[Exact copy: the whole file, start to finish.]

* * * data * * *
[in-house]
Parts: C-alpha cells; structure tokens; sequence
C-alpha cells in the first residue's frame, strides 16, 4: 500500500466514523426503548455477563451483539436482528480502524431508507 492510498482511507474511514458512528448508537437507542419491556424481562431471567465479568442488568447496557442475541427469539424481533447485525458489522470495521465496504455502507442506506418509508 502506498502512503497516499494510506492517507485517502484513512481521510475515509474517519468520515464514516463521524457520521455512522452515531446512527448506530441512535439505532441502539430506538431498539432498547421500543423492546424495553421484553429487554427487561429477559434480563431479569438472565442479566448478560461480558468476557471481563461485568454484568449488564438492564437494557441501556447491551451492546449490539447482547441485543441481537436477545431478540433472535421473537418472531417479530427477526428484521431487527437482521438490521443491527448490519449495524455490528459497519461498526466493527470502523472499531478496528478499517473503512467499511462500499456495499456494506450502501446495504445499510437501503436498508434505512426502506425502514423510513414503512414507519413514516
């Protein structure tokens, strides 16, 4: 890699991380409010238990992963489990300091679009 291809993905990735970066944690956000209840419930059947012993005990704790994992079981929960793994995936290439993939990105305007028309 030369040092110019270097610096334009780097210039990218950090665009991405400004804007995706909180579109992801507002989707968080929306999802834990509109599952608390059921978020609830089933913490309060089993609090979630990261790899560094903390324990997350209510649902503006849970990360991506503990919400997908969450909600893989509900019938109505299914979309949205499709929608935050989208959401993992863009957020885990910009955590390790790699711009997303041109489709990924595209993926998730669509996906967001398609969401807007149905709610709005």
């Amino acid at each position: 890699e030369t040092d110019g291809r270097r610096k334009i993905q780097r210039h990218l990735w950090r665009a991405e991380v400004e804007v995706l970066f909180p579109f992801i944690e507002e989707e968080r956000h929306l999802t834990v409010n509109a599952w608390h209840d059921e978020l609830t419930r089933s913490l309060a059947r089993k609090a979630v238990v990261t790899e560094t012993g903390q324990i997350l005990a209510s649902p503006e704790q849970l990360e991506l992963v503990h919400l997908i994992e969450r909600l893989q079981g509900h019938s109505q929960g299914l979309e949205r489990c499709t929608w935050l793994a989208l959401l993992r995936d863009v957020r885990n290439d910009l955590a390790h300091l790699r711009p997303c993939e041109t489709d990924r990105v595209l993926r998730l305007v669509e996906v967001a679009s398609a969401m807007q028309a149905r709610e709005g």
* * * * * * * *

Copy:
[in-house]
Parts: C-alpha cells; structure tokens; sequence
C-alpha cells in the first residue's frame, strides 16, 4: 500500500466514523426503548455477563451483539436482528480502524431508507 492510498482511507474511514458512528448508537437507542419491556424481562431471567465479568442488568447496557442475541427469539424481533447485525458489522470495521465496504455502507442506506418509508 502506498502512503497516499494510506492517507485517502484513512481521510475515509474517519468520515464514516463521524457520521455512522452515531446512527448506530441512535439505532441502539430506538431498539432498547421500543423492546424495553421484553429487554427487561429477559434480563431479569438472565442479566448478560461480558468476557471481563461485568454484568449488564438492564437494557441501556447491551451492546449490539447482547441485543441481537436477545431478540433472535421473537418472531417479530427477526428484521431487527437482521438490521443491527448490519449495524455490528459497519461498526466493527470502523472499531478496528478499517473503512467499511462500499456495499456494506450502501446495504445499510437501503436498508434505512426502506425502514423510513414503512414507519413514516
């Protein structure tokens, strides 16, 4: 890699991380409010238990992963489990300091679009 291809993905990735970066944690956000209840419930059947012993005990704790994992079981929960793994995936290439993939990105305007028309 030369040092110019270097610096334009780097210039990218950090665009991405400004804007995706909180579109992801507002989707968080929306999802834990509109599952608390059921978020609830089933913490309060089993609090979630990261790899560094903390324990997350209510649902503006849970990360991506503990919400997908969450909600893989509900019938109505299914979309949205499709929608935050989208959401993992863009957020885990910009955590390790790699711009997303041109489709990924595209993926998730669509996906967001398609969401807007149905709610709005």
């Amino acid at each position: 890699e030369t040092d110019g291809r270097r610096k334009i993905q780097r210039h990218l990735w950090r665009a991405e991380v400004e804007v995706l970066f909180p579109f992801i944690e507002e989707e968080r956000h929306l999802t834990v409010n509109a599952w608390h209840d059921e978020l609830t419930r089933s913490l309060a059947r089993k609090a979630v238990v990261t790899e560094t012993g903390q324990i997350l005990a209510s649902p503006e704790q849970l990360e991506l992963v503990h919400l997908i994992e969450r909600l893989q079981g509900h019938s109505q929960g299914l979309e949205r489990c499709t929608w935050l793994a989208l959401l993992r995936d863009v957020r885990n290439d910009l955590a390790h300091l790699r711009p997303c993939e041109t489709d990924r990105v595209l993926r998730l305007v669509e996906v967001a679009s398609a969401m807007q028309a149905r709610e709005g």